Fifty Percent of Americans Are the Usual Suspects


Kevin Pollak, Stephen Baldwin, Benicio Del Toro, Gabriel Byrne and Kevin Spacey line up in a scene from the 1995 film 'The Usual Suspects.' Nowadays, some law enforcement officers pull together virtual lineups using photos taken from passports, driver'... Gramercy Pictures/Getty Images
Kevin Pollak, Stephen Baldwin, Benicio Del Toro, Gabriel Byrne and Kevin Spacey line up in a scene from the 1995 film 'The Usual Suspects.' Nowadays, some law enforcement officers pull together virtual lineups using photos taken from passports, driver'... Gramercy Pictures/Getty Images

A 2016 report from Georgetown Law's Center on Privacy & Technology raised lots of eyebrows. A research team discovered that the faces of half the adults in the United States are in one of a network of police face-recognition databases. How? The databases are collections of images taken from police records as well as official ID photographs. If you're an adult in the U.S. with a passport, driver's license or state-issued ID, there's a good chance your face is in one, too.

In addition, last June the Government Accountability Office disclosed that 16 states currently allow the FBI to search their databases to compare pictures of suspects with the stored images. That means nearly 64 million people in the United States can be placed in a virtual lineup without their knowledge for FBI cases. The Georgetown report found that as many as 117 million Americans could be affected when you take state cases into consideration, all without their knowledge or consent.

In a traditional lineup, police must physically gather several people to stand side by side while an eyewitness attempts to identify which, if any, might be a person of interest or a suspect. Nowadays photo lineups are the norm, with eyewitness able to ID the suspect or a filler candidate or not make any ID at all. With the virtual approach, a facial-recognition algorithm does the work. The report's authors note that there are no regulations or policies governing the use of this facial recognition system, nor is there a method to investigate how the algorithm might come up with matches.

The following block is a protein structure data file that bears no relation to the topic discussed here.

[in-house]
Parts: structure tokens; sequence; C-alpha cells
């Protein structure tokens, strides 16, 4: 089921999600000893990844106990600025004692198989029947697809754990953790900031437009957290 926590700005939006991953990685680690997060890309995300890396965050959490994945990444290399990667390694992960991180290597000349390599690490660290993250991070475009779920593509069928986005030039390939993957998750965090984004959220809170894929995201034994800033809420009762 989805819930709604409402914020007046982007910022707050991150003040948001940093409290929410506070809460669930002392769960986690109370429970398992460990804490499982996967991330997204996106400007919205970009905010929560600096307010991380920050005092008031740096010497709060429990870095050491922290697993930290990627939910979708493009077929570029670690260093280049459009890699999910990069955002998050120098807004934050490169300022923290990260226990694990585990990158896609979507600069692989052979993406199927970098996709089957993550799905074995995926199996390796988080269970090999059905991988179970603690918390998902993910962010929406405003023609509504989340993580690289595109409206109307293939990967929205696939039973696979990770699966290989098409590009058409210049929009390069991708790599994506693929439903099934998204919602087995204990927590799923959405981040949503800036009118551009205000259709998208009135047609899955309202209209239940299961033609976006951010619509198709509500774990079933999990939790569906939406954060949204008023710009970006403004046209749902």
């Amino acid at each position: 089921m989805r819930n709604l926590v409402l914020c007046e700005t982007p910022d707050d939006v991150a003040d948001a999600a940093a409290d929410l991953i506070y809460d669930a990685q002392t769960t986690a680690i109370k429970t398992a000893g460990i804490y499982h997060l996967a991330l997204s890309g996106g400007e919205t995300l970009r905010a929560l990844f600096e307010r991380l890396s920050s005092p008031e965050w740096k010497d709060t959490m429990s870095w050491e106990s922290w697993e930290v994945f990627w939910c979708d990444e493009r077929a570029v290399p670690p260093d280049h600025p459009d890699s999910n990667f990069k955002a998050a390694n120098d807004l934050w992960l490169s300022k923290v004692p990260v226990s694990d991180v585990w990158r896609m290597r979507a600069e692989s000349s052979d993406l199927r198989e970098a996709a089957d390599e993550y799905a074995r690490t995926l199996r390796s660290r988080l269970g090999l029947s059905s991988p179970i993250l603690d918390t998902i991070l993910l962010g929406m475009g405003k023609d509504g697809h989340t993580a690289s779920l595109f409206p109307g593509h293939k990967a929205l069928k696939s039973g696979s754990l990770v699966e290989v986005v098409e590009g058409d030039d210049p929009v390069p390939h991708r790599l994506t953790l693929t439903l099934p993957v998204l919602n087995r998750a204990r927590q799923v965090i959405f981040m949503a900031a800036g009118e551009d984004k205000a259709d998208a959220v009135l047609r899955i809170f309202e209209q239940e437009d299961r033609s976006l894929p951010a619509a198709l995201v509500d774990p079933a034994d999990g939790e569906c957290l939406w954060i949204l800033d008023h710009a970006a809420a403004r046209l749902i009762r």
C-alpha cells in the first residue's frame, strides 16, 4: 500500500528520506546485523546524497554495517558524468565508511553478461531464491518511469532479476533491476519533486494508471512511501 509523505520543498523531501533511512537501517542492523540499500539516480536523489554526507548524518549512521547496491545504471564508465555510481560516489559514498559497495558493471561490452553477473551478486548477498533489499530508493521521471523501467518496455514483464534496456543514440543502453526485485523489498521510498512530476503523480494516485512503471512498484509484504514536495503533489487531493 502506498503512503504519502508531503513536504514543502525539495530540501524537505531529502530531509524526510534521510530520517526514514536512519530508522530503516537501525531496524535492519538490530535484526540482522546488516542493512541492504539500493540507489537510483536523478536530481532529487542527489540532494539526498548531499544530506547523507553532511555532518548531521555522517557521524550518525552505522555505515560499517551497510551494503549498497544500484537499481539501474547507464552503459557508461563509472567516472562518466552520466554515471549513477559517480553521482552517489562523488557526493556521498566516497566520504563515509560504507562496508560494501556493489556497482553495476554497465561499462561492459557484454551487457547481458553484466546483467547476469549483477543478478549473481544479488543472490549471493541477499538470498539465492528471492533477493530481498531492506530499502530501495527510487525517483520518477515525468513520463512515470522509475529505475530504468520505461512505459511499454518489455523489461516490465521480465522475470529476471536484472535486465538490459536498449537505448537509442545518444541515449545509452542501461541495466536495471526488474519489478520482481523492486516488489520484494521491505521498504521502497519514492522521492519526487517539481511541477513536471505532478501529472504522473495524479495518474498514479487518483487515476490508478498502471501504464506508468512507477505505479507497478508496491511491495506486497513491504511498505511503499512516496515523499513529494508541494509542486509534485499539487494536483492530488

Such an unregulated system is problematic at best. For example, police in Florida can run searches using the database without even having a reasonable suspicion to justify it, as the Georgetown report points out. And while an algorithm might seem like an unbiased judge, we have to remember it's people who build algorithms — and people can make mistakes. Facial recognition isn't perfect and, depending upon the algorithm's design, could be particularly unreliable with regard to certain ethnicities. This system has the potential to disproportionately affect people of those ethnicities.

Congress held hearings about the FBI's reliance upon the database in March 2017. Politicians from both major parties criticized the FBI and the technology in general, pointing out its limitations. Several also cautioned against the technology turning the country into a full-blown surveillance state and questioned whether using facial recognition software could violate the Fourth Amendment protection against unreasonable search and seizure.

It seems that if agencies like the FBI do not formulate a comprehensive set of rules and policies for facial recognition, Congress may intervene and create new legislation. In the meantime, it's likely that thousands of Americans will unknowingly have their image land in countless lineups as a machine coldly estimates how similar they are to a suspect's photo.